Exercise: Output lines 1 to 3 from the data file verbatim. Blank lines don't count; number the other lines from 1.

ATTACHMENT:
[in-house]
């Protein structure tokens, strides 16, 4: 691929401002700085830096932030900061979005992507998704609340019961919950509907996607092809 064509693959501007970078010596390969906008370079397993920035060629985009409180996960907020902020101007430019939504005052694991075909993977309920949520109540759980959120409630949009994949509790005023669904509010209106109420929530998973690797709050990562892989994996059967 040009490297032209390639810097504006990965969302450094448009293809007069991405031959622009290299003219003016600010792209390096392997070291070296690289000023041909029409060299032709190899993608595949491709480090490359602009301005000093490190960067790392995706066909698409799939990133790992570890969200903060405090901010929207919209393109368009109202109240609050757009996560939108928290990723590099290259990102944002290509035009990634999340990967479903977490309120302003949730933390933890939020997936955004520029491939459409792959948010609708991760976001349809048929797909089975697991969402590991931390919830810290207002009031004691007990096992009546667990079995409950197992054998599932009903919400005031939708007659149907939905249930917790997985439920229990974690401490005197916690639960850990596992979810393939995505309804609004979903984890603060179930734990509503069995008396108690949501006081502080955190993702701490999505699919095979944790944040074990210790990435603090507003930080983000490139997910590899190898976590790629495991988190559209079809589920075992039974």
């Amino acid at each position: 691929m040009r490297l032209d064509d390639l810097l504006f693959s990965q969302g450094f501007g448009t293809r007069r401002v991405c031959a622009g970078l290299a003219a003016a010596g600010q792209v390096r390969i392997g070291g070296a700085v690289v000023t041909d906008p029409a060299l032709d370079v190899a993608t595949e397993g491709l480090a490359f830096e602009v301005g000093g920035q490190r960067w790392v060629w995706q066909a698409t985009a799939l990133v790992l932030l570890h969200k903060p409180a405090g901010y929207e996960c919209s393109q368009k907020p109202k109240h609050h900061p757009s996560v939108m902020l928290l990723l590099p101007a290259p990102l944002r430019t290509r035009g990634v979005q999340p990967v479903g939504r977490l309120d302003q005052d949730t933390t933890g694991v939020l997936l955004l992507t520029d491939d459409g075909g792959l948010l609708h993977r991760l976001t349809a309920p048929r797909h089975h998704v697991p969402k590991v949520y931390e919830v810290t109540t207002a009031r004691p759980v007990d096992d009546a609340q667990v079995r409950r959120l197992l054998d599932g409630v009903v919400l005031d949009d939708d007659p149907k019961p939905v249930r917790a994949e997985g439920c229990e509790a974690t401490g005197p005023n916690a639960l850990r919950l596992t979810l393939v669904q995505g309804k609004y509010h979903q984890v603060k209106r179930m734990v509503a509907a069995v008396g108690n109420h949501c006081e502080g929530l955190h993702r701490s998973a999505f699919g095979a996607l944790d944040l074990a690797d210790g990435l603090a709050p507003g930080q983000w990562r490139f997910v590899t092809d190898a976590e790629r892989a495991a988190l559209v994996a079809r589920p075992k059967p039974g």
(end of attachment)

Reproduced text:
[in-house]
């Protein structure tokens, strides 16, 4: 691929401002700085830096932030900061979005992507998704609340019961919950509907996607092809 064509693959501007970078010596390969906008370079397993920035060629985009409180996960907020902020101007430019939504005052694991075909993977309920949520109540759980959120409630949009994949509790005023669904509010209106109420929530998973690797709050990562892989994996059967 040009490297032209390639810097504006990965969302450094448009293809007069991405031959622009290299003219003016600010792209390096392997070291070296690289000023041909029409060299032709190899993608595949491709480090490359602009301005000093490190960067790392995706066909698409799939990133790992570890969200903060405090901010929207919209393109368009109202109240609050757009996560939108928290990723590099290259990102944002290509035009990634999340990967479903977490309120302003949730933390933890939020997936955004520029491939459409792959948010609708991760976001349809048929797909089975697991969402590991931390919830810290207002009031004691007990096992009546667990079995409950197992054998599932009903919400005031939708007659149907939905249930917790997985439920229990974690401490005197916690639960850990596992979810393939995505309804609004979903984890603060179930734990509503069995008396108690949501006081502080955190993702701490999505699919095979944790944040074990210790990435603090507003930080983000490139997910590899190898976590790629495991988190559209079809589920075992039974």
């Amino acid at each position: 691929m040009r490297l032209d064509d390639l810097l504006f693959s990965q969302g450094f501007g448009t293809r007069r401002v991405c031959a622009g970078l290299a003219a003016a010596g600010q792209v390096r390969i392997g070291g070296a700085v690289v000023t041909d906008p029409a060299l032709d370079v190899a993608t595949e397993g491709l480090a490359f830096e602009v301005g000093g920035q490190r960067w790392v060629w995706q066909a698409t985009a799939l990133v790992l932030l570890h969200k903060p409180a405090g901010y929207e996960c919209s393109q368009k907020p109202k109240h609050h900061p757009s996560v939108m902020l928290l990723l590099p101007a290259p990102l944002r430019t290509r035009g990634v979005q999340p990967v479903g939504r977490l309120d302003q005052d949730t933390t933890g694991v939020l997936l955004l992507t520029d491939d459409g075909g792959l948010l609708h993977r991760l976001t349809a309920p048929r797909h089975h998704v697991p969402k590991v949520y931390e919830v810290t109540t207002a009031r004691p759980v007990d096992d009546a609340q667990v079995r409950r959120l197992l054998d599932g409630v009903v919400l005031d949009d939708d007659p149907k019961p939905v249930r917790a994949e997985g439920c229990e509790a974690t401490g005197p005023n916690a639960l850990r919950l596992t979810l393939v669904q995505g309804k609004y509010h979903q984890v603060k209106r179930m734990v509503a509907a069995v008396g108690n109420h949501c006081e502080g929530l955190h993702r701490s998973a999505f699919g095979a996607l944790d944040l074990a690797d210790g990435l603090a709050p507003g930080q983000w990562r490139f997910v590899t092809d190898a976590e790629r892989a495991a988190l559209v994996a079809r589920p075992k059967p039974g």